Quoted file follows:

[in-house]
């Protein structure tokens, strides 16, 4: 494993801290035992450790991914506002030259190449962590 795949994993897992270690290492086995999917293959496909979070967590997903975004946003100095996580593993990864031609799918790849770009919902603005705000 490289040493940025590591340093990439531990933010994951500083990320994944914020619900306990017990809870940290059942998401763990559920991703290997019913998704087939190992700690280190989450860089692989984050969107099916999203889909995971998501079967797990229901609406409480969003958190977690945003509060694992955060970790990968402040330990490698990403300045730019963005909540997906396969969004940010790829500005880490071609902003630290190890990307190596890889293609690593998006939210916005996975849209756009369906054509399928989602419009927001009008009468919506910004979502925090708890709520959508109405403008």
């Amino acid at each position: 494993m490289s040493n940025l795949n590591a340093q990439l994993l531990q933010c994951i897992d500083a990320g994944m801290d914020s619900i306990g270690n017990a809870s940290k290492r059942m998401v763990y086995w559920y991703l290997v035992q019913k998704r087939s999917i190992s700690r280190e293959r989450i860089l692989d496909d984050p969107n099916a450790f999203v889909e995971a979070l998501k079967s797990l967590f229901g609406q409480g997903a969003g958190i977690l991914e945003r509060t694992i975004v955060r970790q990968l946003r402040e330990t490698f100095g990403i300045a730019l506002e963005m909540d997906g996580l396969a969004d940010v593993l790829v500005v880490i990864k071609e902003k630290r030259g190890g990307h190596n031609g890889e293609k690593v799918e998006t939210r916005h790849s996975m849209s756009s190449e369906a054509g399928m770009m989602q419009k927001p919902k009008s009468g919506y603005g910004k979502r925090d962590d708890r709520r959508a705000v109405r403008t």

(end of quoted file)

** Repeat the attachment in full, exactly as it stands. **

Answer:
[in-house]
């Protein structure tokens, strides 16, 4: 494993801290035992450790991914506002030259190449962590 795949994993897992270690290492086995999917293959496909979070967590997903975004946003100095996580593993990864031609799918790849770009919902603005705000 490289040493940025590591340093990439531990933010994951500083990320994944914020619900306990017990809870940290059942998401763990559920991703290997019913998704087939190992700690280190989450860089692989984050969107099916999203889909995971998501079967797990229901609406409480969003958190977690945003509060694992955060970790990968402040330990490698990403300045730019963005909540997906396969969004940010790829500005880490071609902003630290190890990307190596890889293609690593998006939210916005996975849209756009369906054509399928989602419009927001009008009468919506910004979502925090708890709520959508109405403008």
């Amino acid at each position: 494993m490289s040493n940025l795949n590591a340093q990439l994993l531990q933010c994951i897992d500083a990320g994944m801290d914020s619900i306990g270690n017990a809870s940290k290492r059942m998401v763990y086995w559920y991703l290997v035992q019913k998704r087939s999917i190992s700690r280190e293959r989450i860089l692989d496909d984050p969107n099916a450790f999203v889909e995971a979070l998501k079967s797990l967590f229901g609406q409480g997903a969003g958190i977690l991914e945003r509060t694992i975004v955060r970790q990968l946003r402040e330990t490698f100095g990403i300045a730019l506002e963005m909540d997906g996580l396969a969004d940010v593993l790829v500005v880490i990864k071609e902003k630290r030259g190890g990307h190596n031609g890889e293609k690593v799918e998006t939210r916005h790849s996975m849209s756009s190449e369906a054509g399928m770009m989602q419009k927001p919902k009008s009468g919506y603005g910004k979502r925090d962590d708890r709520r959508a705000v109405r403008t």